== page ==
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THE WHITE HOUSE Powered By Docstoc
					                  THE WHITE HOUSE
               Office of the Press Secretary
                     January 21, 2010

   United States Government Haiti Earthquake Disaster
                    Response Update

On January 12, a massive earthquake struck the nation of
Haiti, causing catastrophic damage inside and around the
capital city of Port-au-Prince. President Obama has said, “at
this moment, we are moving forward with one of the largest
relief efforts in our history -- to save lives and to deliver
relief that averts an even larger catastrophe. In these
difficult hours, America stands united. We stand united
with the people of Haiti, who have shown such incredible
resilience, and we will help them to recover and to rebuild.”

The United States Government has mobilized resources and
people to aid in the relief effort. At the direction of President
Obama, this is a whole-of-government effort, and USAID
has the lead in this swift, aggressive and coordinated
response. Military personnel are playing an indispensable
role in supporting this humanitarian effort, including
making the logistics chain possible and distributing life-
saving assistance. Aid workers are working around the
clock to deliver more aid more quickly and more effectively
to more people in need.
Below, please find some key facts and examples of
government actions to date. All numbers below are current
as of 3 p.m., Thursday, January 21.


At the request of the Haitian government, the U.S. continues
to coordinate America’s relief efforts with the United
Nations and the international community. We are
coordinating closely with more than 30 nations and
hundreds of NGOs to deliver food and water quickly
throughout the country.

    Secretary of State Clinton discussed Haiti with UK
    Foreign Secretary Miliband and the EU High
    Representative for Foreign Policy, Catherine Ashton,
    earlier today in Washington. The Secretary stressed the
    vital partnership underway in Haiti, with the U.S. and
    EU countries working side by side on relief and rescue
    operations, and the need for a “coordinated, integrated,
    international response to the reconstruction and the
    return of prosperity and opportunity to Haiti.”

    At the United Nations, the U.S. Deputy Ambassador,
    Alejandro Wolff, addressed the UN press corps to draw
    attention to the broad international character of the
    rescue and relief effort in Haiti. Held just before another
    pledging round for the UN Flash Appeal, Ambassador
    Wolff was joined by UN Under Secretary General for
    Humanitarian Affairs John Holmes and the Ambassadors
    from Haiti, Brazil, Canada, France and Uruguay.

    Yesterday, the hospital ship USNS Comfort started
    receiving injured patients from the local hospitals and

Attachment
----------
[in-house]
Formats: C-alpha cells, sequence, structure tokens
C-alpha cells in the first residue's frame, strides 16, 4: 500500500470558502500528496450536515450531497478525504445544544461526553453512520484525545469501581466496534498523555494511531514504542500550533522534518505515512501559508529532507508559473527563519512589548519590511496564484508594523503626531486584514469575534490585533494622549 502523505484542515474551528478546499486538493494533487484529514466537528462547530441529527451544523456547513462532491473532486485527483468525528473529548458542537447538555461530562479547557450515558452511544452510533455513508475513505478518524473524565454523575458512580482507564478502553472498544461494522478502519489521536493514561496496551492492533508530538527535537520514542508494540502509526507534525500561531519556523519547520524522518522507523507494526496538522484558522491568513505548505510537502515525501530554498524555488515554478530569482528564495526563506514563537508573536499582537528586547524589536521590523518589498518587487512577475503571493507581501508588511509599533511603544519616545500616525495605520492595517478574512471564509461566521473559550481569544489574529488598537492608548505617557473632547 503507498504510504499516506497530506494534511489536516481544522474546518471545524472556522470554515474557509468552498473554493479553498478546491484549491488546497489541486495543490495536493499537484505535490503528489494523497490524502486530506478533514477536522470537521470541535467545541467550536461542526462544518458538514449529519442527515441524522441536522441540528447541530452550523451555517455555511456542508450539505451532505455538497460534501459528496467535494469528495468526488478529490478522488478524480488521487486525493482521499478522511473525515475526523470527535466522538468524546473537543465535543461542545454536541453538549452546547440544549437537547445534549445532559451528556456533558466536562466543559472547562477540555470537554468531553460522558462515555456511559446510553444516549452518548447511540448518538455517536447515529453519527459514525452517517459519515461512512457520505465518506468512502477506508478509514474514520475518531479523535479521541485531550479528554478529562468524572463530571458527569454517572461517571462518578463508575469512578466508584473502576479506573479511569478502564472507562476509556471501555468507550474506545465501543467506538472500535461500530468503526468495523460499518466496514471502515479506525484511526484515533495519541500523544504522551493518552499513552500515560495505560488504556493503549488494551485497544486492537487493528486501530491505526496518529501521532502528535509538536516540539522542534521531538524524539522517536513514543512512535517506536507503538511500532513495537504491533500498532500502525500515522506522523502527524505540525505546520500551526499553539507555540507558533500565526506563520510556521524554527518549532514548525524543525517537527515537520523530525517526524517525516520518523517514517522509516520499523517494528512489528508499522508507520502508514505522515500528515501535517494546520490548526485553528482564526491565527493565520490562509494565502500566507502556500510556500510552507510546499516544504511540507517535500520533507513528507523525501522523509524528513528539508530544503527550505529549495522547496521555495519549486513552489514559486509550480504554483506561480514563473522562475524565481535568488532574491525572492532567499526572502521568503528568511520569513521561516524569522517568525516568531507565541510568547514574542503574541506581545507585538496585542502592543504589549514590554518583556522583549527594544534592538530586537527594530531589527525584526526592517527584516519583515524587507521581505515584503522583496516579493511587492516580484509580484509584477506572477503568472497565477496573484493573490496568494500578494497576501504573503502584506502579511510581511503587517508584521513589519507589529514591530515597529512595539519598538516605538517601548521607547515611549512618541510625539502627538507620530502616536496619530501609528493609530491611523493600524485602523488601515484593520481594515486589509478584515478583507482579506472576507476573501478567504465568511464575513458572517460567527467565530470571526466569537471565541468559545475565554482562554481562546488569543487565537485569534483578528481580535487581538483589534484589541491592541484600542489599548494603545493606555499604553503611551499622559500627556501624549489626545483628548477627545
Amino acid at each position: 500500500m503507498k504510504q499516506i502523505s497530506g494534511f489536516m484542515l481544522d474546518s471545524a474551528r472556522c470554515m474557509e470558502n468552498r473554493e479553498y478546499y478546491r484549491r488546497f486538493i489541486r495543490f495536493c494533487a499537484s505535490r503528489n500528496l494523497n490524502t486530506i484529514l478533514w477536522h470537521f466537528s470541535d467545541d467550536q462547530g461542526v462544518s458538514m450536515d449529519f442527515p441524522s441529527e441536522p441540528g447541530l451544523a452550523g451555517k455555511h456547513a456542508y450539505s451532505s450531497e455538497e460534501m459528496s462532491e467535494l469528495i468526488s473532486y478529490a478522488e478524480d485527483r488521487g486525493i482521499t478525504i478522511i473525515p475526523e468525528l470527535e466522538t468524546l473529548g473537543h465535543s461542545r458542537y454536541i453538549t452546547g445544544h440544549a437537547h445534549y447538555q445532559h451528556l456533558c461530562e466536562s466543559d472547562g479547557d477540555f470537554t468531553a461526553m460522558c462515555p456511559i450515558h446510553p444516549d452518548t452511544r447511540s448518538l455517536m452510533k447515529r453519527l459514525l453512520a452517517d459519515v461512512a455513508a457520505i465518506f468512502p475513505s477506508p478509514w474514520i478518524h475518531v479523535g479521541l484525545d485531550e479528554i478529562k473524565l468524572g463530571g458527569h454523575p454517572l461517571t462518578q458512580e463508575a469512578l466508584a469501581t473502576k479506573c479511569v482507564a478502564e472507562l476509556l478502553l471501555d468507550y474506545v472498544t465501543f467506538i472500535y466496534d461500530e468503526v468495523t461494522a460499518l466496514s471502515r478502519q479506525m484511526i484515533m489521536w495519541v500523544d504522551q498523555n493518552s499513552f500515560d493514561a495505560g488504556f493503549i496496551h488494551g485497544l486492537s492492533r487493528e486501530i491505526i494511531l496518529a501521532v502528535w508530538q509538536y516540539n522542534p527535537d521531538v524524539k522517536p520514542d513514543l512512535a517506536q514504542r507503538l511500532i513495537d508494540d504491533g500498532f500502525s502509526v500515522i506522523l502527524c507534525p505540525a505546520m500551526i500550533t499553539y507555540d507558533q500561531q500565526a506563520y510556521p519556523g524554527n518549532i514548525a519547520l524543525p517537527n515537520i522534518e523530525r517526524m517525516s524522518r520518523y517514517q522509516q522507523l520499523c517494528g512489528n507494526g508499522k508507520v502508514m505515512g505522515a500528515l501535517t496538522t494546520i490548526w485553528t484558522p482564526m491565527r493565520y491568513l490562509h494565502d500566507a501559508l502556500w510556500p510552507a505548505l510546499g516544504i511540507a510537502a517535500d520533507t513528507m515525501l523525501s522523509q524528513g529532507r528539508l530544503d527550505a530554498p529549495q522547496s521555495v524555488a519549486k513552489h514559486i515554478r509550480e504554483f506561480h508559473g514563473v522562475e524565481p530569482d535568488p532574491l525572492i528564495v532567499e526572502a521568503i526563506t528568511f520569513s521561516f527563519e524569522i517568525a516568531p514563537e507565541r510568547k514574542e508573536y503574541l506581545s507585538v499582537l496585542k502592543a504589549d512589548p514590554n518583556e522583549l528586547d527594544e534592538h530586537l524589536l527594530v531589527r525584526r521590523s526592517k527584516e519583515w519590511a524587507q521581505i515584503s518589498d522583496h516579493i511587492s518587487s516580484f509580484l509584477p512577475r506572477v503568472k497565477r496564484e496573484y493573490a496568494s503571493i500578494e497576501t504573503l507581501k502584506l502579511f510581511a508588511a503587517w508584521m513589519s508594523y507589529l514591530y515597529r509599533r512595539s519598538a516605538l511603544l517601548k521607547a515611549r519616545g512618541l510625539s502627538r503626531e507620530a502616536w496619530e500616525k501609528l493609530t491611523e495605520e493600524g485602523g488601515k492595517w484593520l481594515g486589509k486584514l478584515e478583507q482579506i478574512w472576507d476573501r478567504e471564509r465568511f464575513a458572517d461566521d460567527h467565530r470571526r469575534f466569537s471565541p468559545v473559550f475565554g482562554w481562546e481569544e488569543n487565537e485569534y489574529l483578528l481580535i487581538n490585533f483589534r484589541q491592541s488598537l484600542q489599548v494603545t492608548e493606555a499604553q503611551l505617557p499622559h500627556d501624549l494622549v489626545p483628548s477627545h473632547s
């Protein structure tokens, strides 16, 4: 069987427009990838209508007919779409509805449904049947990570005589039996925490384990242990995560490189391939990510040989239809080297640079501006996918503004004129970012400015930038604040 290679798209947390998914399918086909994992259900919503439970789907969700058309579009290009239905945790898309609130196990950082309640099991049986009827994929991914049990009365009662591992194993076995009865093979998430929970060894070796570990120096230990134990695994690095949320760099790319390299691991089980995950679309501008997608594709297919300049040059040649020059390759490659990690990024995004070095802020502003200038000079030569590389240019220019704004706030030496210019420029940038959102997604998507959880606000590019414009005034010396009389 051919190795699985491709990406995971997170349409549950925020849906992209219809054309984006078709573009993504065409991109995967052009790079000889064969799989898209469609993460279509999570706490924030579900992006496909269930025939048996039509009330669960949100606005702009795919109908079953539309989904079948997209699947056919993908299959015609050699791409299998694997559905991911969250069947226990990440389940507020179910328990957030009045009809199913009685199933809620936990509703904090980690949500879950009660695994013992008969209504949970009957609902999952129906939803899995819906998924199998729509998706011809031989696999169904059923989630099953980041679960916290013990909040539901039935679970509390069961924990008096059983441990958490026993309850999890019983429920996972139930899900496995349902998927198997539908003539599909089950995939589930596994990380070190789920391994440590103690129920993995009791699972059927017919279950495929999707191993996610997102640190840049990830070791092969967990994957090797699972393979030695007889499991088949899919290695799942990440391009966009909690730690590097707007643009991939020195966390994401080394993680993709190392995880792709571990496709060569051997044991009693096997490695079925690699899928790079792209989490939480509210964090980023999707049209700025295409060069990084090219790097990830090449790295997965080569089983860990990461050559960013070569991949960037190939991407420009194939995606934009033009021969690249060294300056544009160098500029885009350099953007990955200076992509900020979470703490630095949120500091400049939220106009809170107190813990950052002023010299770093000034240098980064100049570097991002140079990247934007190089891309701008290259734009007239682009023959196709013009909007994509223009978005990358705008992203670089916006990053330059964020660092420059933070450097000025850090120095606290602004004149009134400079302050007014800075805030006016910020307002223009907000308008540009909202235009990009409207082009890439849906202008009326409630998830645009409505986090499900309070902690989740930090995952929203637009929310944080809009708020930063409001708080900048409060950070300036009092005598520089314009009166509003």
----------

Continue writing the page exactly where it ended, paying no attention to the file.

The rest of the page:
international medical facilities. The Comfort has a crew
    of 850 to provide a host of medical services, and will
    eventually provide nearly 1,000 hospital beds, and 11
    operating rooms.
    o The USNS Comfort has treated more than 230 patients
        received from 10 hospital sites already.

    As of January 21, more than 7,000 patients have been
    treated by the 5 Disaster Medical Assistance Teams
    (DMATs) from the Department of Health and Human
    Services and one International Medical Surgical Team
    (IMSuRT) in Haiti (all funded by USAID/OFDA). These
    teams treated 2,160 patients on January 20.
    o Each DMAT has 35 staff members and 40 beds and
        functions as a field emergency room, while the
        IMSuRT has 50 staff members and 35 beds and
        performs disaster surgery.


    The airport in Port au Prince is open around the clock.
    The U.S. Air Force continues to manage air operations at
    the request of the Haitian Government. And the State
    Department continues to coordinate closely with our
    international partners and NGOs to facilitate the smooth
    arrival of aid and personnel. This is a consultative
    process with the government of Haiti and the UN
    involving dozens of international assistance flights,
    beyond U.S. civilian and military flights.
    o On January 20, 153 flights arrived (38 of those were
       official U.S. flights).
    o For example, of the 330 arrivals from January 16 - 18,
       approximately half were civilian/humanitarian, and
       less than 30% were military:
           o 155 were civilian aircraft,
           o 91 from U.S. military and government aircraft,
           o 84 from international governments and
               militaries – the proportion of international
               flights is rising.
           o On 1/18, flights landed from: Belgium, Bolivia,
               Brazil, Canada, Cuba, France, Mexico,
               Portugal, Spain, Sweden, Turkey, the United
               States, Ukraine, and from the United Nations
               and numerous international aid organizations
               such as the Red Cross, the Salvation Army, and
               the World Food Program (WFP).
           o The WFP has placed a coordination cell at the